Pleasantville (1998, New Line Cinema). This is a film that seems to be obsessed with details, as if they expected it to be viewed under a microscope by nit-pickers like me.
It seems almost too perfect in its period details—not the way the fifties actually looked, but the idealized way television portrayed it. There is actually very little type in this film. I thought I caught a slip up in an early scene—Comic Sans (1995) used in a pseudo-fifties-era promo spot on a quasi-Nick-at-Nite network—until I realized it was supposed to have been done in the present (presumably by designers trying not-quite-successfully to do a retro look).
If it was intentional, it was a very subtle use of type. There are a lot of nicely done hand-painted signs and banners and nothing much to complain about, at least typographically.
Almost Famous (2000, Dreamworks SKG). This is Cameron Crow’s fictionalized (and entertaining) account of how he started writing for Rolling Stone magazine. It’s supposed to be 1973, a year I remember very well. I have to say they did a very good job of capturing it, but then, it wasn’t that long ago. Still, there are ample opportunities for type flubs in a movie about a guy who writes for a magazine. Surprisingly, not a lot of type is shown on screen, and what little is shown is correct for the period (the pre-ITC version of Kabel Black for instance). Except for one little thing near the end of the movie. Had I not been an avid Rolling Stone reader back in the seventies, I might have missed it. There is a montage which includes a close-up of a stack of RS just dropped off at the newsstand. It features aspiring young writer Will’s triumphant first cover story.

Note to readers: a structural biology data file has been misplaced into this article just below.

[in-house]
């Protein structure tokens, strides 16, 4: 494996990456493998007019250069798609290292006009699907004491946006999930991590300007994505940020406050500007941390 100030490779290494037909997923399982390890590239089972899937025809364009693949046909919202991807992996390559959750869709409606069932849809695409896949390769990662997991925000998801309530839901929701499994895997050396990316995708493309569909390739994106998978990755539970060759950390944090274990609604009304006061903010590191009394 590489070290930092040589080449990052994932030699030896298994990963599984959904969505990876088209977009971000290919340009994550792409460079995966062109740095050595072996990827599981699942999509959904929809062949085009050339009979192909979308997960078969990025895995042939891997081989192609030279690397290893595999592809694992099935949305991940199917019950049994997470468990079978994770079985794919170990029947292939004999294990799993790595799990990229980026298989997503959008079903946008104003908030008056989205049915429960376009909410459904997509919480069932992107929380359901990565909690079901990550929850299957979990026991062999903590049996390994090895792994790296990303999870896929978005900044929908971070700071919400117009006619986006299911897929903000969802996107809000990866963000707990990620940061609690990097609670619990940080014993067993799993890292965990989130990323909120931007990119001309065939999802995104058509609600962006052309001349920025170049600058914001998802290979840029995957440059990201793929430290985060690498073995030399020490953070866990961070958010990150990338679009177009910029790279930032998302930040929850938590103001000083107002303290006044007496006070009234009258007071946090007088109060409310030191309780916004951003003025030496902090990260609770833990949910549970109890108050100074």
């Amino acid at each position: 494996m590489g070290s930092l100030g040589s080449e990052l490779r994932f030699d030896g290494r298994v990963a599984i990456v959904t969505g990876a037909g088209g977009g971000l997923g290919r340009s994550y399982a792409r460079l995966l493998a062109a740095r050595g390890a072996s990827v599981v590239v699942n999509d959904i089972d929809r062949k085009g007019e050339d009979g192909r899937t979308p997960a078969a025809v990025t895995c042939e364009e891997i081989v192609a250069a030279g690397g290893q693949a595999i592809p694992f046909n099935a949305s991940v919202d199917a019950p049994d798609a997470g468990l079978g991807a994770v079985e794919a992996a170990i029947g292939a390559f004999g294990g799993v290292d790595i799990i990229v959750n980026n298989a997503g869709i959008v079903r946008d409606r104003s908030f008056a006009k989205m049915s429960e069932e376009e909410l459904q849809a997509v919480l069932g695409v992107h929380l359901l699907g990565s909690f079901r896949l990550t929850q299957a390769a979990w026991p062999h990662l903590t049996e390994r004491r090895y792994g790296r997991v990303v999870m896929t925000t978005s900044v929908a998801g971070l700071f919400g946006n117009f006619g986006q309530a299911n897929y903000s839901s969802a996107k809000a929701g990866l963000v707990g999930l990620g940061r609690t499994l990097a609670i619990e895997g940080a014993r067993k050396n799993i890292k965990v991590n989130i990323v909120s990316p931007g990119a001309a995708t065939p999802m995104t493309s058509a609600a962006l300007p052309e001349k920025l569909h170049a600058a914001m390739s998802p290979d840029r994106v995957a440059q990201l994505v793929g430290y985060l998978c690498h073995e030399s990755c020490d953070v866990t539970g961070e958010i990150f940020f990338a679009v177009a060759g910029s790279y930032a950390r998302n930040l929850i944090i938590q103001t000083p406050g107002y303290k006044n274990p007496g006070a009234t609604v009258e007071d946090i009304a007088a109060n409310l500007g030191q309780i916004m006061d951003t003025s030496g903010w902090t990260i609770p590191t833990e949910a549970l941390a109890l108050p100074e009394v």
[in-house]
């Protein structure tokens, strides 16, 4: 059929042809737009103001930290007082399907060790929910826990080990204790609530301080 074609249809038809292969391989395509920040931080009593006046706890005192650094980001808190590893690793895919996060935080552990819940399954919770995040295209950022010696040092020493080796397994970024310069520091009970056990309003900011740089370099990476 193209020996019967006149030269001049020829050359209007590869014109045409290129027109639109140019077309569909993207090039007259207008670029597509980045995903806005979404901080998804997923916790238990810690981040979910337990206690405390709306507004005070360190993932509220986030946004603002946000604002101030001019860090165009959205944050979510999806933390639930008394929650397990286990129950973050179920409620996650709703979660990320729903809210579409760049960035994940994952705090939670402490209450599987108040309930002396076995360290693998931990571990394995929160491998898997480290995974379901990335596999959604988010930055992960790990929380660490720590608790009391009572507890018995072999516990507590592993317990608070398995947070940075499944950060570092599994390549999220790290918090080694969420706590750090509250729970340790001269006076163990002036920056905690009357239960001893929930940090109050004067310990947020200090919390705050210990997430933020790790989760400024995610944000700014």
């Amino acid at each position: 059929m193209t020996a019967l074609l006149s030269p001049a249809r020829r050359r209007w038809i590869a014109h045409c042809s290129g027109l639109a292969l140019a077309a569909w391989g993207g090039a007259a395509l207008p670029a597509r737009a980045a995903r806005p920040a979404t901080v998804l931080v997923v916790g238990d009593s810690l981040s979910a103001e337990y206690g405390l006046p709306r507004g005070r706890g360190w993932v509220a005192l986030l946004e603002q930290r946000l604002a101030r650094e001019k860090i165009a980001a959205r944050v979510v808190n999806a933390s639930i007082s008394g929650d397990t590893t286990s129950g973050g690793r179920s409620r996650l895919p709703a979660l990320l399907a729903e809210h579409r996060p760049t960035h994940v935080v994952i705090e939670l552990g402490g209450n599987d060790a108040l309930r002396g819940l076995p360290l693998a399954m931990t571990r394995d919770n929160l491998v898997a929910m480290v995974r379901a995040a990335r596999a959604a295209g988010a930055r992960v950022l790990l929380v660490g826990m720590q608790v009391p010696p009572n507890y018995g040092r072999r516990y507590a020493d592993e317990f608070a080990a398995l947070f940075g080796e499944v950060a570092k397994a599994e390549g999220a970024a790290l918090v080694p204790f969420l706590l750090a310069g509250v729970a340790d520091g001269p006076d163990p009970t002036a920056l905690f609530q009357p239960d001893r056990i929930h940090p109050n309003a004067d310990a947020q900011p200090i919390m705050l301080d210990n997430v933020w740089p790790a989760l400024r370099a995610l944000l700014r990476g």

The logo and photo look fine, but the main headline is set in ITC Galliard (1978). In addition to the fact it’s five years too early, as far as I know it’s never been used on the cover of RS. [Reader Tim Horrigan also points out that RS was folded over with a smaller cover before 1974, and that the overall design is uncharacteristic for the magazine during that period. —MS]
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Anachronistic typography in movies is certainly not one of the world’s pressing problems. At worst, it reflects badly on a film in a subtle way that suggests careless production values to the typographically aware, even when everything else is well-crafted. Getting the type right is not that hard, especially nowadays when so many historical typefaces are readily available in electronic form. Historical information on typography is easier to find than ever.
I hope to add more examples in a follow-up article. If you have any film/type gaffes to share, drop me a line.